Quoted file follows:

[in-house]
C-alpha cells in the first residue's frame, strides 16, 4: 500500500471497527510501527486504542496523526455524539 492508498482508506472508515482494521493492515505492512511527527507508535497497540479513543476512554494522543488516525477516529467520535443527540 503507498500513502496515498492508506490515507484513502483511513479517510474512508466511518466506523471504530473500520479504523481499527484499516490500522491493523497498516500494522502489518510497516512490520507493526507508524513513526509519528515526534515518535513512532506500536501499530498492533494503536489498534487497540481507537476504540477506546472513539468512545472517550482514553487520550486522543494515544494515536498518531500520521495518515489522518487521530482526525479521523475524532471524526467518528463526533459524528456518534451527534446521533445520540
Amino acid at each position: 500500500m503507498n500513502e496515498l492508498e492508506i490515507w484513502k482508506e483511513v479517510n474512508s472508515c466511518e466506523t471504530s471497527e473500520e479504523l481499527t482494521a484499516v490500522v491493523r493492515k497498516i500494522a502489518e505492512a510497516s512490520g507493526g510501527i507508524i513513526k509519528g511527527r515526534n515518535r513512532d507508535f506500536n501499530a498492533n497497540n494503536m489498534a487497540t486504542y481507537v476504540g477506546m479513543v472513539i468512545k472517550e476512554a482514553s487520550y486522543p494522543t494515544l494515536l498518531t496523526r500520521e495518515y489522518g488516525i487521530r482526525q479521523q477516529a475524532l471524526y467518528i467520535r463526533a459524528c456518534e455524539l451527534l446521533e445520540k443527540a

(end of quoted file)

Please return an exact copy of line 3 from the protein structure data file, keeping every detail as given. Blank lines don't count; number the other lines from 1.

Amino acid at each position: 500500500m503507498n500513502e496515498l492508498e492508506i490515507w484513502k482508506e483511513v479517510n474512508s472508515c466511518e466506523t471504530s471497527e473500520e479504523l481499527t482494521a484499516v490500522v491493523r493492515k497498516i500494522a502489518e505492512a510497516s512490520g507493526g510501527i507508524i513513526k509519528g511527527r515526534n515518535r513512532d507508535f506500536n501499530a498492533n497497540n494503536m489498534a487497540t486504542y481507537v476504540g477506546m479513543v472513539i468512545k472517550e476512554a482514553s487520550y486522543p494522543t494515544l494515536l498518531t496523526r500520521e495518515y489522518g488516525i487521530r482526525q479521523q477516529a475524532l471524526y467518528i467520535r463526533a459524528c456518534e455524539l451527534l446521533e445520540k443527540a